We’re honored to have Michael D. Mahler as a guest author today. Mahler commanded an armored cavalry squadron on the interzonal border between East and West Germany. He now lives in Montana and is the author of Tales from the Cold War: The U.S. Army in West Germany, 1960—1975 (UNG Press, 2021) and Ringed in Steel: Armored Cavalry, Vietnam 1967—68 (Presidio Press, 1998).
My name is Michael D. Mahler, and I want to tell you how delighted I am to have the University of North Georgia Press’s support in telling the story of the U.S. Army in Europe during the Cold War through the publication of my book, Tales from the Cold War: The U.S. Army in West Germany, 1960—1975.
I was a career officer in what used to be called the Regular Army, commissioned from the U.S. Military Academy in 1958 into the Armor branch of the Army. I spent ten of my almost twenty-five years of commissioned service in Germany, starting in 1960 as a first lieutenant tank platoon leader and ending as a colonel on the headquarters staff of the U.S. Army in Europe in 1980. The book stops in 1975 because my last three years in Germany, though affording me a great overview of where that Army was, did not allow me to be involved in day-to-day interaction with the soldiers, training, or small-post life that is the heart of this story.
Some years ago, it occurred to me that nothing had been written about the U.S. Army in Germany, though its tenure there stretches from the end of World War II through the occupation to the standing force of 190,000 men and women, including many family members, stationed in some 150 small posts throughout Germany with their own small post exchanges, commissaries (the Army’s grocery stores), and rudimentary medical clinics. In that regard, it was a modern version of the old frontier Army of our own Wild West, with its isolated, self-contained posts.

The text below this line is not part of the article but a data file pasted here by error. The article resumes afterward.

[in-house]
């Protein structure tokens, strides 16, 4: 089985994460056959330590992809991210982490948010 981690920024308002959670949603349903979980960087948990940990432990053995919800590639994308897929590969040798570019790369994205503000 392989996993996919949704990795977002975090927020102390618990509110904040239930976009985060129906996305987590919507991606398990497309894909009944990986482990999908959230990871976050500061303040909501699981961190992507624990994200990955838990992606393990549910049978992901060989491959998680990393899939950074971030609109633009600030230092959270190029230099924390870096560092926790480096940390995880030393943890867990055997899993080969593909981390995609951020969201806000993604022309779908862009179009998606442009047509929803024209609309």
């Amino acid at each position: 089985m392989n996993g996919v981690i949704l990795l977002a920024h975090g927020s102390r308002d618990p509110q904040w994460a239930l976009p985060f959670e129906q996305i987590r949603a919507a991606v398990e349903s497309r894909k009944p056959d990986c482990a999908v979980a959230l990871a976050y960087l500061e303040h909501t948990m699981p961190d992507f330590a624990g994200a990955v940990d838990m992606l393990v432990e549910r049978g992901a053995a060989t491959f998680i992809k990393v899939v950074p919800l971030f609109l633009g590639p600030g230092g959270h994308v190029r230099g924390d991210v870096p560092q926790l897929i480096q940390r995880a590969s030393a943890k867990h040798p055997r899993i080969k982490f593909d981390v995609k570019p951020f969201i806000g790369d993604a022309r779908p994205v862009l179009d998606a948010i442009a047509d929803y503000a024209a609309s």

This is a history that I believe needs to be told so that the era is better understood and so that it is more generally known what the U.S. Army did to prevent a Soviet takeover of Western Europe.
Though it is mostly now forgotten, that was a real possibility back then and it added a sense of urgency to the mission and put significant pressure on the soldiers stationed in Germany. It was never certain that an alert to move out of a home station would not turn into the real thing, a concern that was heightened the morning that the Berlin Wall was erected. There is, by the way, an included backstory to the move of an Army battle group to Berlin to assert our treaty rights that has never before been told.
And so, I have written the story of fifteen years of the Cold War for the U.S. Army in Europe, through good times and bad times, so that the story will be available as the institution is downsized and withdrawn and the men and women who manned the U.S. Army in Europe pass from the scene. I hope you will find the story, untold before now, both interesting and enjoyable. It certainly was an interesting and enjoyable life (for the most part) for those of us who were privileged to be a part of it.
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